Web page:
Holidays provide us with time to spend with our kids. We look forward to this time! But a few days into the break it can start to feel like too much time. How to keep the winter break fun while minimizing disputes, restlessness and misbehaviour isn’t at all what you would guess. In fact, it’s downright counter-intuitive. Two weeks can feel like a very long time to have the kids at home, especially when so much planning and money is required for the celebrations that occur during this time. What to do with the rest of the holiday? Many of the guides to entertaining kids over the holidays recommend the same ideas over and over and always seem to focus on special events for families that draw huge crowds or cost money. That is not my idea of a great time, particularly when everyone is already tired and financially tapped out from the hustle-bustle of the season. The best news is that it is not even necessary. Exhausted parents dragging cranky kids to the jam-packed local “free skate” isn’t likely to contribute to peace and happiness. Even if it does, there are still so many hours left in the day. What to do…. The answer to having happier kids over the holidays is more work, fewer toys and less entertainment. Shocking. I know. Hear me out. Kids, much like adults, value what they have to earn. If screen time is an unlimited free-for-all, it is a sure-fire recipe for grumpy, squabbling kids that will not be a joy to live with. If the day starts with an expectation, for example making their bed or feeding the cat, the cartoons in jammies have been earned. The key here is to make our kids earn access to what they view as pleasurable to help them value the reward and appreciate the time. Gratitude is joyful. And that which is earned is appreciated more. Earning their way to fun = calm, happy kids Long winter days at home need a loose framework to keep kids happy and thriving. Having a bowl of cereal in jammies while watching cartoons is a blissful experience on winter break! But leaving the kids in jammies and letting them watch half a day’s worth of TV is almost guaranteed to result in loud arguments, a wrestling match and possibly a broken lamp in the living room. Enter: the great outdoors! Outdoor play will get rid of the natural energy kids have so they’re not driving Mom and Dad bonkers inside. Whether it’s playing in the yard, a trip around the block on bikes or a family walk to the park, I liken kids to puppies in this regard. This energy exists quite naturally. They can be guided in healthy, productive ways to spend it, or you can have your favourite pair of shoes ruined by them instead. I’m joking about the shoes, but the analogy is sound. Energy out = calm, happy kids. We know that kids need to be bored sometimes for their brains to develop critical skills like imagination, creativity, tenacity, problem-solving, confidence, mental health and a sense of belonging. It’s a GOOD thing. It’s a NECESSARY thing. Switching up the activity framework is a great way to encourage creative use of that time. You could declare it is reading time. Everyone grab a book! Suddenly, your kids may ask you if they’re allowed to build a reading fort. Wait, did they just ask to play creatively and do something other than screen time? Win-win. Loose frameworks inspire creative implementation. Activity frameworks = calm, happy kids. If you want your kids to read more, play outside more, play inside more, do-anything-other-than-screen-time more... insert a mandatory task like a chore. Suddenly playing with toys after the chore has been earned and its value goes up. Kids may fuss and groan for a brief moment when asked to stop doing what is fun to help in the home, but it’s just noise. Ignore any whinging, don’t engage in a debate about it and don’t cave in! When we engage our kids in helping in the home, we're teaching them life skills, self-reliance, responsibility, teamwork, respect, work ethic and time management. Kids positively beam when praised for a job well done and once again, it earns them the next fun activity or perhaps a little treat. Completing household chores = calm, happy kids. The research is definitive where the structure of the play area at home is concerned. Less is more. Too many toys have been shown to create an inability for kids to play with everyday objects, it leads to more sibling fighting, shorter attention spans, less pride of ownership, it robs items of their “specialness” and contributes to sensory overload. The holidays may be a time of many new toys entering the home and only adding to the issue, but it doesn’t have to have that effect! Removing MOST of the toys from the play space will solve that issue. Creating a toy rotation will make your kids appreciate what they have more and allow them to fall in love with their own toys all over again. I liked to take this concept one step further and hide away many of the new toys that the kids unwrapped on Christmas Day so they could interact with one or two and have a perfect surprise for a rainy day or a difficult day or as a reward for acts of awesomeness. Having fewer toys in the play space makes kids more resourceful and develops a greater love for reading, writing and art. Having ‘enough’ is a feast. Fewer toys in the play space = calm, happy kids. As vitally important as active physical play is to children’s development, so are mentally challenging activities. Young brains LOVE to be challenged! Board games that involve strategy or counting money light up a young mind and gives an excellent mental workout. Card games, board games, made up games... any type of games all contribute to positive family time, memory formation and cognitive skills, stress reduction and has even been found to fortify the immune system. Most importantly, Big Brain Time is another part of the loose structure framework to crowd out unwanted behaviours and restlessness. Write a skit, make a rhyming poem, create a dance, build with lego... Busy brains = calm, happy kids. Some people may wonder how long to do each activity? If the exercise is initially considered unpleasant by the child, putting a time limit on it will probably be quite helpful. But for most structured exercises, I used the cues of restlessness, bickering or silliness as the indicator when it is time to switch it up and do something different. There is a reason kindergarten classrooms are structured with different activity stations that follow a predictable routine with new experiences peppered in. Kids respond extremely well to this model. It works at home, at daycare, at school… and even on vacation or a road trip. Older kids still benefit tremendously from this model for far longer than it is commonly implemented. If you feel skeptical, try it and see for yourself! Loose frameworks for structured activities make kids feel secure and… well… just optimal overall.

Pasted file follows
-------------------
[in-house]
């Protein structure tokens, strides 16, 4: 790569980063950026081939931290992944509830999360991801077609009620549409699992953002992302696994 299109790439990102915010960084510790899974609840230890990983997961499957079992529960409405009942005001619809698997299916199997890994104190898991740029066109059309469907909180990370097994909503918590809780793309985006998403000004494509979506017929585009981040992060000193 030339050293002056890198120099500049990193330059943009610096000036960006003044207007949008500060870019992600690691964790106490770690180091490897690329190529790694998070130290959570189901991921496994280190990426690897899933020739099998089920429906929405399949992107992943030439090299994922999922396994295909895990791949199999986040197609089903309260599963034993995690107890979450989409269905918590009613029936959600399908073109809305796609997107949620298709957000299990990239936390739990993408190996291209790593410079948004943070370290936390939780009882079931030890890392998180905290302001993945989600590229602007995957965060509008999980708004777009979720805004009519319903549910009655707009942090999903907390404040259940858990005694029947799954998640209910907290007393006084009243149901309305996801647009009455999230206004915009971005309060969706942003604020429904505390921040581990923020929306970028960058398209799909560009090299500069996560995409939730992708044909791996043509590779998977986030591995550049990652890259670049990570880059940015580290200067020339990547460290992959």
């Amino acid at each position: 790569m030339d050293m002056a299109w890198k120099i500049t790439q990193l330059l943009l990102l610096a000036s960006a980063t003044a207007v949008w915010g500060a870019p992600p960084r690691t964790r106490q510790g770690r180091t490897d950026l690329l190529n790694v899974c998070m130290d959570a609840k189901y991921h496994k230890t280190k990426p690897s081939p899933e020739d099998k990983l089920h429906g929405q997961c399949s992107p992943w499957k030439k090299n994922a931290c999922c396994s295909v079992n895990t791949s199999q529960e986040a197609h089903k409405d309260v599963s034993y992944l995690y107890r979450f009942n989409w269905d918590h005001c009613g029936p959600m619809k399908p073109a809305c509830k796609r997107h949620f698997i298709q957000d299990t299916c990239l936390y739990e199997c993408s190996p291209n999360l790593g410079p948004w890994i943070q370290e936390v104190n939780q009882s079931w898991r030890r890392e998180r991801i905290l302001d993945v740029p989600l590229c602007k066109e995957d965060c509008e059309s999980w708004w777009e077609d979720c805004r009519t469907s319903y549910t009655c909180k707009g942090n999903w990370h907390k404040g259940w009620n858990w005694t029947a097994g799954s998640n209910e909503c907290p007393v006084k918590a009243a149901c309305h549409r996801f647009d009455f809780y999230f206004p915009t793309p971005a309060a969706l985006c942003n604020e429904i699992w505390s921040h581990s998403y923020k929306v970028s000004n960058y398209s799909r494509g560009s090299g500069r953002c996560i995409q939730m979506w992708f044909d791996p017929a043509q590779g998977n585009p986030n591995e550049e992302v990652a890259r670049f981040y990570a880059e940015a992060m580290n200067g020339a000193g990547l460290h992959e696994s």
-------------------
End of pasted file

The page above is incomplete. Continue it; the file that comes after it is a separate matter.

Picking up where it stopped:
Paula Presswood is a former teacher turned entrepreneur. She can mostly be found blogging, doing yoga, drinking tea, chasing around after her three teenagers and sampling delicious appetizers with her crazy magician husband. She is Co-founder of Presswood Entertainment and The Thoughtfull Board. Follow Paula on instagram